The more I speak to people about Facebook and Instagram ads, the more I realise that there is still so much mystery around this amazing way to support your business growth. That’s why I’m sharing these lessons with you, hoping that it’ll take away some of the questions or preconceived ideas you may have.
1. It’s not as hard as everyone thinks
I’ve decided to start with this ‘myth’ and lesson because I feel that people who don’t understand something automatically label it as difficult. As with anything unknown, there is a bit of a learning curve. I’m going to make an educated guess that when you started your business you had to learn everything step by step too, but you did it and here you are.
Facebook ads are not as hard as everyone thinks. To explain it in a simple way we can compare it to newspaper advertising but with much more transparency. When you place an ad in a newspaper you have very little control over factors such as how many people will see it, how long your ad will be seen and by who, it’s often limited to a geographic region and it’s hard to track sales as a result of a printed ad.
Facebook ads are just like a newspaper ad, only you have control over a lot more. Firstly, you get to control who you want to show your ads to (and only pay for that), you can choose to show it to a specific geographic region or to multiple countries, you can choose when you want the ad to start and finish and there are a number of options to track results. It’s so transparent that you can even see how many people actually saw the ad, clicked on it, added it to their cart and then purchased it.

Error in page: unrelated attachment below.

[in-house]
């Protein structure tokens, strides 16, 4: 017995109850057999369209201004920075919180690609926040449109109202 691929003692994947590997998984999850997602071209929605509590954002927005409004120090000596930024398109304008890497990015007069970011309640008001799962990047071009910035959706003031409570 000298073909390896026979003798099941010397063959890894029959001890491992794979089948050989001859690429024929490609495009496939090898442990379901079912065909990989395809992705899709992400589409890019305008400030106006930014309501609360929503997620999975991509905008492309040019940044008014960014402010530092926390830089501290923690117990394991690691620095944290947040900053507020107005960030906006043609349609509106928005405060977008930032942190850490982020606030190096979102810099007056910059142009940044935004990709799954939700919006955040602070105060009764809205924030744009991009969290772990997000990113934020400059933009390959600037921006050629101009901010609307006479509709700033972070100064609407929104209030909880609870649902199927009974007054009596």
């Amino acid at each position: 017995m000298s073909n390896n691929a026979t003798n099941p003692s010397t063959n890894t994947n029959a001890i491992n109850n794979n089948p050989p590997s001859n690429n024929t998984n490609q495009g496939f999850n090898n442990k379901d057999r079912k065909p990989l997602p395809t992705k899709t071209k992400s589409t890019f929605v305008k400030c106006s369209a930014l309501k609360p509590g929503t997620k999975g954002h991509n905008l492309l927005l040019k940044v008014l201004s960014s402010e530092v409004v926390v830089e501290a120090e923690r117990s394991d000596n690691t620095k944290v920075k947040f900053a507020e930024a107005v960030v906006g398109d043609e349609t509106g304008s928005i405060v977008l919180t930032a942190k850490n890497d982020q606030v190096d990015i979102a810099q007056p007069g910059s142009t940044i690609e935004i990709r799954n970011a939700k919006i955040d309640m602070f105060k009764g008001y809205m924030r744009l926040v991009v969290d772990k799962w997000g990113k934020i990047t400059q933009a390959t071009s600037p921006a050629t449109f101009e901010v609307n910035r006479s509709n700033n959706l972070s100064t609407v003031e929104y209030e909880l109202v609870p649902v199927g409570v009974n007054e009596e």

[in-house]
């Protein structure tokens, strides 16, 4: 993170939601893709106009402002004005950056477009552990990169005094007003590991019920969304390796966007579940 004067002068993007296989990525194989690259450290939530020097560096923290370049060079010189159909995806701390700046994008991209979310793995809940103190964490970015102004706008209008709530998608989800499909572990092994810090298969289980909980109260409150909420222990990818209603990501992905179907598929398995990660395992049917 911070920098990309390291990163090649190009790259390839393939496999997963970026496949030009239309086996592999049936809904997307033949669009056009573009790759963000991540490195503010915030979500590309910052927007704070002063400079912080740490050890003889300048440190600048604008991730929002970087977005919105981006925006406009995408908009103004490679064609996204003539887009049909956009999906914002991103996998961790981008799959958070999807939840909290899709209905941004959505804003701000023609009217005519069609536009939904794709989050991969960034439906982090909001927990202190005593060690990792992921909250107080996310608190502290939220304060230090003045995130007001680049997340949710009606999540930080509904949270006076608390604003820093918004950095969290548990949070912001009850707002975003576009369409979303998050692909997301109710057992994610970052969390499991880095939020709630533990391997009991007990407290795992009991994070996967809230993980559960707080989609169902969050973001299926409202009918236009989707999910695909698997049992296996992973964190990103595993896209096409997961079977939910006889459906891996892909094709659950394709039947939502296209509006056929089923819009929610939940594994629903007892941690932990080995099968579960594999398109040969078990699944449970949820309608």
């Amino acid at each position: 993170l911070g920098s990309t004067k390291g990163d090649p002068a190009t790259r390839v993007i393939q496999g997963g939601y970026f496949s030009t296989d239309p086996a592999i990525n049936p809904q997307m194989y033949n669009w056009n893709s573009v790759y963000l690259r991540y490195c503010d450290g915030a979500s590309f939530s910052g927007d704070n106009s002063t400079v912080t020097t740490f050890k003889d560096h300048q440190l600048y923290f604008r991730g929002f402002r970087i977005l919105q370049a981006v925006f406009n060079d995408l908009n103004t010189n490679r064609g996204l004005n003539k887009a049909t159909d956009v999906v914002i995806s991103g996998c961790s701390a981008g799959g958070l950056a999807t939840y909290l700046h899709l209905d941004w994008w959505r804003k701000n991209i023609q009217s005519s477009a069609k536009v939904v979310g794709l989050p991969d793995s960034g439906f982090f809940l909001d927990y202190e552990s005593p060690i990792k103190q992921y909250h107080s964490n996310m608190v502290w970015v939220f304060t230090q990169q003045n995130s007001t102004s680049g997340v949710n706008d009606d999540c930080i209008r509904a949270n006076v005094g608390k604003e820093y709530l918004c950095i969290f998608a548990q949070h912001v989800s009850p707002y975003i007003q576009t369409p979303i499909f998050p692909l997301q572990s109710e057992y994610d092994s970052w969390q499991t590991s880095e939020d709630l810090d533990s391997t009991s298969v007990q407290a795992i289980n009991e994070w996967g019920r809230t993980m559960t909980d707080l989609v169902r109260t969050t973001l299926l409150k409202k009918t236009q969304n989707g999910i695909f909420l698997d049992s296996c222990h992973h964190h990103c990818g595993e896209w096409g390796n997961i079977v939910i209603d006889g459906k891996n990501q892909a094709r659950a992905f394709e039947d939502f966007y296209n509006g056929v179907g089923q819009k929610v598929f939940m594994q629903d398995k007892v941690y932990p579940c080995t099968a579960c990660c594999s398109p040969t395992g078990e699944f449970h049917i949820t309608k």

I think the reason people think it’s hard is because with a newspaper ad there is a certain ‘unknown’ factor in terms of results and people were ok with that, whereas with Facebook ads there is so much transparency that it makes people uncomfortable and confused by all the options. I much rather have all the data so that I can have a much more predictable result for the money that I’m spending.
The first step to successful Facebook advertising (and any advertising) is to know who your ideal customer is and to map out the journey you’d like them to take from finding you to purchasing from you. Most people who are in their early stages of business only think about those two steps but there is so much more in between.
It’s important to map out your client’s journey before throwing money at any marketing tactic, including Facebook ads.
2. It’s not as easy as everyone thinks